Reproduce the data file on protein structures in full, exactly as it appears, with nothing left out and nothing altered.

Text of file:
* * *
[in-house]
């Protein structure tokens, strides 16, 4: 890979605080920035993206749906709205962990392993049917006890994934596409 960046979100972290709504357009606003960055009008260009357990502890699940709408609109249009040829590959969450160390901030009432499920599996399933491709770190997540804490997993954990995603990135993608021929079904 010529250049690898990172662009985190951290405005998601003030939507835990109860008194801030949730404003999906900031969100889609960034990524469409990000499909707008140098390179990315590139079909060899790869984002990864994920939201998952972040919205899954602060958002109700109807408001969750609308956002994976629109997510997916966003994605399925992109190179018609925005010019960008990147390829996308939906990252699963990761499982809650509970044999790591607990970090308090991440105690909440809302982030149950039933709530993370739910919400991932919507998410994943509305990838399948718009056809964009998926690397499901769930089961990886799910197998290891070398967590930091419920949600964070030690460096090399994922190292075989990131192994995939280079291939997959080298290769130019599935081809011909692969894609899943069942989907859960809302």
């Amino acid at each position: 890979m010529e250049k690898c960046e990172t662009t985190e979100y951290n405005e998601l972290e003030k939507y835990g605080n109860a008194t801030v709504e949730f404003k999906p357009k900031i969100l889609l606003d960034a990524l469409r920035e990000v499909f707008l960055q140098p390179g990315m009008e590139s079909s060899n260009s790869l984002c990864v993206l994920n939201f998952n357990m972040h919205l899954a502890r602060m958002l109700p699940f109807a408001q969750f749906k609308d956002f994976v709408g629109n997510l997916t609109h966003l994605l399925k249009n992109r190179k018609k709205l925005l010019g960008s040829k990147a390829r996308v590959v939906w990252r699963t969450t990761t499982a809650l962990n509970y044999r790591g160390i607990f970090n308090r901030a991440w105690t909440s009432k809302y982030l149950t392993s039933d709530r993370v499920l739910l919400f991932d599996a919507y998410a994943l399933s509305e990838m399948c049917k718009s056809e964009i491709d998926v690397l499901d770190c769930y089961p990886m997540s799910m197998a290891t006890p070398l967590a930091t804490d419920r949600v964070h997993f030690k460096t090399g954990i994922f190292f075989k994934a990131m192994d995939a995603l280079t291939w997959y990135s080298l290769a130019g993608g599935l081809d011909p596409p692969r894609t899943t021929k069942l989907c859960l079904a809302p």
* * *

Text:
[in-house]
């Protein structure tokens, strides 16, 4: 890979605080920035993206749906709205962990392993049917006890994934596409 960046979100972290709504357009606003960055009008260009357990502890699940709408609109249009040829590959969450160390901030009432499920599996399933491709770190997540804490997993954990995603990135993608021929079904 010529250049690898990172662009985190951290405005998601003030939507835990109860008194801030949730404003999906900031969100889609960034990524469409990000499909707008140098390179990315590139079909060899790869984002990864994920939201998952972040919205899954602060958002109700109807408001969750609308956002994976629109997510997916966003994605399925992109190179018609925005010019960008990147390829996308939906990252699963990761499982809650509970044999790591607990970090308090991440105690909440809302982030149950039933709530993370739910919400991932919507998410994943509305990838399948718009056809964009998926690397499901769930089961990886799910197998290891070398967590930091419920949600964070030690460096090399994922190292075989990131192994995939280079291939997959080298290769130019599935081809011909692969894609899943069942989907859960809302």
């Amino acid at each position: 890979m010529e250049k690898c960046e990172t662009t985190e979100y951290n405005e998601l972290e003030k939507y835990g605080n109860a008194t801030v709504e949730f404003k999906p357009k900031i969100l889609l606003d960034a990524l469409r920035e990000v499909f707008l960055q140098p390179g990315m009008e590139s079909s060899n260009s790869l984002c990864v993206l994920n939201f998952n357990m972040h919205l899954a502890r602060m958002l109700p699940f109807a408001q969750f749906k609308d956002f994976v709408g629109n997510l997916t609109h966003l994605l399925k249009n992109r190179k018609k709205l925005l010019g960008s040829k990147a390829r996308v590959v939906w990252r699963t969450t990761t499982a809650l962990n509970y044999r790591g160390i607990f970090n308090r901030a991440w105690t909440s009432k809302y982030l149950t392993s039933d709530r993370v499920l739910l919400f991932d599996a919507y998410a994943l399933s509305e990838m399948c049917k718009s056809e964009i491709d998926v690397l499901d770190c769930y089961p990886m997540s799910m197998a290891t006890p070398l967590a930091t804490d419920r949600v964070h997993f030690k460096t090399g954990i994922f190292f075989k994934a990131m192994d995939a995603l280079t291939w997959y990135s080298l290769a130019g993608g599935l081809d011909p596409p692969r894609t899943t021929k069942l989907c859960l079904a809302p």